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Talks to tackle troubled times for tuna -

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Talks to tackle troubled times for tuna

Timothy McDonald reported this story on Friday, October 23, 2009 12:22:00

SHANE MCLEOD: It's one of the worlds most sought after fish and it could soon be even harder to
land on a restaurant plate.

Scientists say a dramatic drop in numbers of the southern bluefin tuna means there needs to be big
cuts in the allowed global catch.

An international meeting of fisheries agencies in Korea is considering cutting the take by up to 50
percent.

While fishermen are concerned about the financial impact of such a dramatic cut, environment groups
say there has to be immediate action.

Timothy McDonald reports.

TIMOTHY MCDONALD: The Commission for the Conservation of Southern Bluefin Tuna is meeting in Korea
where it will come up with a plan to help the species.

It's been reported that they have scientific evidence before them that the bluefin has declined
massively since fishermen started pulling it from the water.

Dr Campbell Davies from the CSIRO says the species is under significant strain.

CAMPBELL DAVIES: The southern bluefin tuna stock has been fished for some time, since the mid
1950s. And as best as we can estimate at the moment the stock is likely to be less than 10 percent
of its original level. So it's at a historical low.

TIMOTHY MCDONALD: He says the species is unlikely to go extinct but it could fall to levels that
significantly affect its breeding cycle. If that happens it could take a long time to recover.

CAMPBELL DAVIES: The concern now is that you might get substantial drops in the level of
reproduction and therefore the numbers of young fish coming into the population and that that would
lead to an ongoing decline, at least the population staying at very low levels for some time.

TIMOTHY MCDONALD: The meeting in Korea is reported to be considering cutting the total allowable
catch by up to 50 percent.

Activists groups say the move is necessary and timely.

Darren Kindleysides is the director of the Australian Marine Conservation Society. He says the
sooner the governments agree the better.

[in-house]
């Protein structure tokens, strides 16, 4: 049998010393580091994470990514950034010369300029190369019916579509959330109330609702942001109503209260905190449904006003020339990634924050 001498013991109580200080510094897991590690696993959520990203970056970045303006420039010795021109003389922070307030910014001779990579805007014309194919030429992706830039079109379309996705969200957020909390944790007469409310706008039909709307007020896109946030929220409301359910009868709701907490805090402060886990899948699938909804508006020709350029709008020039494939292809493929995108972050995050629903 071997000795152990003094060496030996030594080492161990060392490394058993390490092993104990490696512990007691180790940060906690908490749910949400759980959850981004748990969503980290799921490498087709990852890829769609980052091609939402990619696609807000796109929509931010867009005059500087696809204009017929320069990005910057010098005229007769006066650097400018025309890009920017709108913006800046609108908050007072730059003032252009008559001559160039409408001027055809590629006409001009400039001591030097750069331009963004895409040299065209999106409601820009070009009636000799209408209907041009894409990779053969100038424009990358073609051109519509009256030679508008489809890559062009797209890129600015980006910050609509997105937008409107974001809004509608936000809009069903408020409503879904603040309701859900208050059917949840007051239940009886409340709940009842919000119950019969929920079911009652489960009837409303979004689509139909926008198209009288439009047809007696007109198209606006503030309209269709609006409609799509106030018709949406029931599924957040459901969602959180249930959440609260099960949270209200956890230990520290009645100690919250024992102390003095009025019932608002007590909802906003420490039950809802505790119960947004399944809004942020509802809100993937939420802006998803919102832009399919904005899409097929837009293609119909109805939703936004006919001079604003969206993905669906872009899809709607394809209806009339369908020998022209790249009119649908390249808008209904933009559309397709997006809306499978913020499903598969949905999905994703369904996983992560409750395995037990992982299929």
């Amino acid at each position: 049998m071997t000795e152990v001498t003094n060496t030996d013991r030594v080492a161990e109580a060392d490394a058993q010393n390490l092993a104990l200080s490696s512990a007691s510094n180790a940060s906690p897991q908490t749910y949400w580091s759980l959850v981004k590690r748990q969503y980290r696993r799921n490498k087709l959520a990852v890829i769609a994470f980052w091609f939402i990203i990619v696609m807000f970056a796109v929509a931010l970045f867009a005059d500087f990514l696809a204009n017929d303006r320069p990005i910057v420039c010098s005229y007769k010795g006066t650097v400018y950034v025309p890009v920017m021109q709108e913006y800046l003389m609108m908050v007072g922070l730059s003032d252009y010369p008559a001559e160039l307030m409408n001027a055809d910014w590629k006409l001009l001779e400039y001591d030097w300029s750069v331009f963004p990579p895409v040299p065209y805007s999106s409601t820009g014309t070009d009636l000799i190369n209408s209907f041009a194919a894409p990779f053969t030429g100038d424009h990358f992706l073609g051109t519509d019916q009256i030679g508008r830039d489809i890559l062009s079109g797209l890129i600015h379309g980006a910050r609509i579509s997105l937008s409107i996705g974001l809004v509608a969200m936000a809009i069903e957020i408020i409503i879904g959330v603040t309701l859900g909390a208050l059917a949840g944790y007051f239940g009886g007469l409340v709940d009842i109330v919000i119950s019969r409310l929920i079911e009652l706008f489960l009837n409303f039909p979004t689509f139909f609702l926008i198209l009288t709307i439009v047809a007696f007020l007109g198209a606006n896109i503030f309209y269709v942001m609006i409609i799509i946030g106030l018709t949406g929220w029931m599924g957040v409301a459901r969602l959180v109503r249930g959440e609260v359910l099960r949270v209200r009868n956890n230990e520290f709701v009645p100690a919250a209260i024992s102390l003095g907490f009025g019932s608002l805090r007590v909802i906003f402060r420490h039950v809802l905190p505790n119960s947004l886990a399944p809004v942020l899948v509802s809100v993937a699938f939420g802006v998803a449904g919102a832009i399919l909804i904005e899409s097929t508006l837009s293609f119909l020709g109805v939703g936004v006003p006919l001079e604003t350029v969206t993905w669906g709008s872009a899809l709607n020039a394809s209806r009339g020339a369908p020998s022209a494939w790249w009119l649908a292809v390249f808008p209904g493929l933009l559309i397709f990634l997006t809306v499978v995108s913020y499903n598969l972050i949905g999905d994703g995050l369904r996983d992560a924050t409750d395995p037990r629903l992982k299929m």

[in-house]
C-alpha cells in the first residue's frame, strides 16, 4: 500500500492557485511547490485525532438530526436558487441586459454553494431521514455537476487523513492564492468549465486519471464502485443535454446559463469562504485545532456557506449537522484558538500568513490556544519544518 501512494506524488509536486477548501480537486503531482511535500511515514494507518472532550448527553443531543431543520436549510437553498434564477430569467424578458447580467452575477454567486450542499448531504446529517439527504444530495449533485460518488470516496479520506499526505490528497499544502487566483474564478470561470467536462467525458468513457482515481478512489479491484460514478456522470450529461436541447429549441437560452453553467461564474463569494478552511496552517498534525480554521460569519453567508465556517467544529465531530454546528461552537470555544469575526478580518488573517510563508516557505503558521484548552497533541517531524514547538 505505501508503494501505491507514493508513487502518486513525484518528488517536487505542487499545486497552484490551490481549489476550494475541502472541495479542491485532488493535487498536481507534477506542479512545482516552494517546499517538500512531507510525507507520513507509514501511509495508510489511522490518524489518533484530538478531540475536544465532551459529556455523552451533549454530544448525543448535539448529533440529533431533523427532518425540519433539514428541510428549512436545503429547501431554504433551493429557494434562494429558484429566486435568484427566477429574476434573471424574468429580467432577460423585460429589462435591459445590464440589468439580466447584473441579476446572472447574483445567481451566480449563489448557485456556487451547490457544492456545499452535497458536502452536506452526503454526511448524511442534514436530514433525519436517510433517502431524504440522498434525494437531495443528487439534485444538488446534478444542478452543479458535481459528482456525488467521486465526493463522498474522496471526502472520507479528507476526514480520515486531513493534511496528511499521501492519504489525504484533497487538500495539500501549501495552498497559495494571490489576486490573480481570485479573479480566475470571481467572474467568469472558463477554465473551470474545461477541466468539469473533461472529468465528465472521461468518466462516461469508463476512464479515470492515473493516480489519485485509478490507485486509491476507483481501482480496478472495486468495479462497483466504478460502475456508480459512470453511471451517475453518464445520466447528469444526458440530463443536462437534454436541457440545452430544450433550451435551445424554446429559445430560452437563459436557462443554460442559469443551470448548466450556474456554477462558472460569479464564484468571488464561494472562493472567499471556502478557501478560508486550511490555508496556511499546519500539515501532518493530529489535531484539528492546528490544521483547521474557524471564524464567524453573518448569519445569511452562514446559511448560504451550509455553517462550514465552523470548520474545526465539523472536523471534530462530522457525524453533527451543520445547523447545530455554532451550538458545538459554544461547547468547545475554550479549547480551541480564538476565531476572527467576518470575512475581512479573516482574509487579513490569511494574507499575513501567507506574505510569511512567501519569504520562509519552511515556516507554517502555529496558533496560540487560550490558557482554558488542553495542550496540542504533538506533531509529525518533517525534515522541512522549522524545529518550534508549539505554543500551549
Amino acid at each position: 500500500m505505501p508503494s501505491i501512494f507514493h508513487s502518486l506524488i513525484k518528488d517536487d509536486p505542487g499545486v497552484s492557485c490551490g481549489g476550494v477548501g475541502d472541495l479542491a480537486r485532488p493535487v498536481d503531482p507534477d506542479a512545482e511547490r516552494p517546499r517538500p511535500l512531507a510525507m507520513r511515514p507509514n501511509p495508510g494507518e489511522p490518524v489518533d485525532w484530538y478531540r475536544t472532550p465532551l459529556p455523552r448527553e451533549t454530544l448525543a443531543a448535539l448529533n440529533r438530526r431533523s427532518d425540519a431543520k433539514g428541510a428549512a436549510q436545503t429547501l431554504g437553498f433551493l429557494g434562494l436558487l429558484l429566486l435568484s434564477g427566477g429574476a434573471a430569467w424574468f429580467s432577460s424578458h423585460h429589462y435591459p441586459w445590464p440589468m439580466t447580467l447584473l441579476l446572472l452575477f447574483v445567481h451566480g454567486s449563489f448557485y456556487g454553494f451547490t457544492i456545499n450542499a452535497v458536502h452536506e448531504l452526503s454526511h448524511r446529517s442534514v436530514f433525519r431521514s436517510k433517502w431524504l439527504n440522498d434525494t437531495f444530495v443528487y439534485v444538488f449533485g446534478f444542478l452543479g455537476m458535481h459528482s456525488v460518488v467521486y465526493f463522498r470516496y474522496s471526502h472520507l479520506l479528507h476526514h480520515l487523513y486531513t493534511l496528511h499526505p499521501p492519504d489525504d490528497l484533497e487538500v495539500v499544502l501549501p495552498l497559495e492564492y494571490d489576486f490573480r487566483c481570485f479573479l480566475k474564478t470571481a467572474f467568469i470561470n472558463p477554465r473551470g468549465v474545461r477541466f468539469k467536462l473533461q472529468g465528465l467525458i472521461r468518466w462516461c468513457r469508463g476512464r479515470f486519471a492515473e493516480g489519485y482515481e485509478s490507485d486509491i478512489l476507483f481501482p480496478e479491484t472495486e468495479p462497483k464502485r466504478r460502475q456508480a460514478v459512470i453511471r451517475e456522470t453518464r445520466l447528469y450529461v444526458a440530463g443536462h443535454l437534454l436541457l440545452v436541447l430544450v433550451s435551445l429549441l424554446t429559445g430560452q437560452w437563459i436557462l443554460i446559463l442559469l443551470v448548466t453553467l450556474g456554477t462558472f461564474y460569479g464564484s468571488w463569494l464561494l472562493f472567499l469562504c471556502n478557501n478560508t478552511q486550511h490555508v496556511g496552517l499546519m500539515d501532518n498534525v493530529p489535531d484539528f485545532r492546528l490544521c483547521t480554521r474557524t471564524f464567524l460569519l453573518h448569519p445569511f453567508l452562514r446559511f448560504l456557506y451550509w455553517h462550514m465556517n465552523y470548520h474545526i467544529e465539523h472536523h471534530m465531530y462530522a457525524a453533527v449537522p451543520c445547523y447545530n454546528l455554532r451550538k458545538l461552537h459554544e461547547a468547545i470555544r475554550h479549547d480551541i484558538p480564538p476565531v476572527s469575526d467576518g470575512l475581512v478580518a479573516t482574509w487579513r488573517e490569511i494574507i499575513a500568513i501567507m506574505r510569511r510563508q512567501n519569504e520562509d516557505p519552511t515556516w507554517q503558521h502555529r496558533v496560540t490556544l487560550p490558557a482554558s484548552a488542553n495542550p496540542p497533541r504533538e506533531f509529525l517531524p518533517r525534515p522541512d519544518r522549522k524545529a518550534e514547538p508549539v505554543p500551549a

DARREN KINDLEYSIDES: Yes governments do agree that some sort of reduction in quota is needed. The
question is just how much and with a species that is reported to be at historically low levels then
a really major cut is needed. And yes a 50 percent cut probably is appropriate now to save this
threatened species.

TIMOTHY MCDONALD: Darren Kindleysides says even if the catch is reduced the southern bluefin tuna
fetches high prices at market and could be vulnerable to illegal fishing.

DARREN KINDLEYSIDES: With a fish like southern bluefin tuna that is just so valuable then yes, I
mean there is illegal fishing.

And you're not necessarily pointing the finger at some of the countries involved in these
negotiations but you have a valuable fish, it will be caught illegally. And so in addition to
having quotas that allow the stock to recover you need to have the enforcement, you know, the
fisheries patrol vessels out there making sure that the quota is being followed.

TIMOTHY MCDONALD: Even if the catch is reduced it could be some time before there's any effect. The
commission substantially reduced the total catch at a meeting three years ago. But Campbell Davies
says the jury is still out about whether or not the move has had the desired effect.

CAMPBELL DAVIES: The systems don't work on, if you like, command and control in that if you turn
the switch down a bit then immediately the stock responds. So as I said the sort of things like the
longevity of the species and the time it takes them to grow into spawning age means that you're
likely to see quite a long delay if you like between the management action and then seeing a
response.

So I think it's probably a little bit early to judge there. But I think what you're seeing in terms
of the concern at the commission level is that they are concerned about the stock and they are
taking management decisions to try and rebuild it.

TIMOTHY MCDONALD: Dr Campbell Davies from the CSIRO. Timothy McDonald the reporter.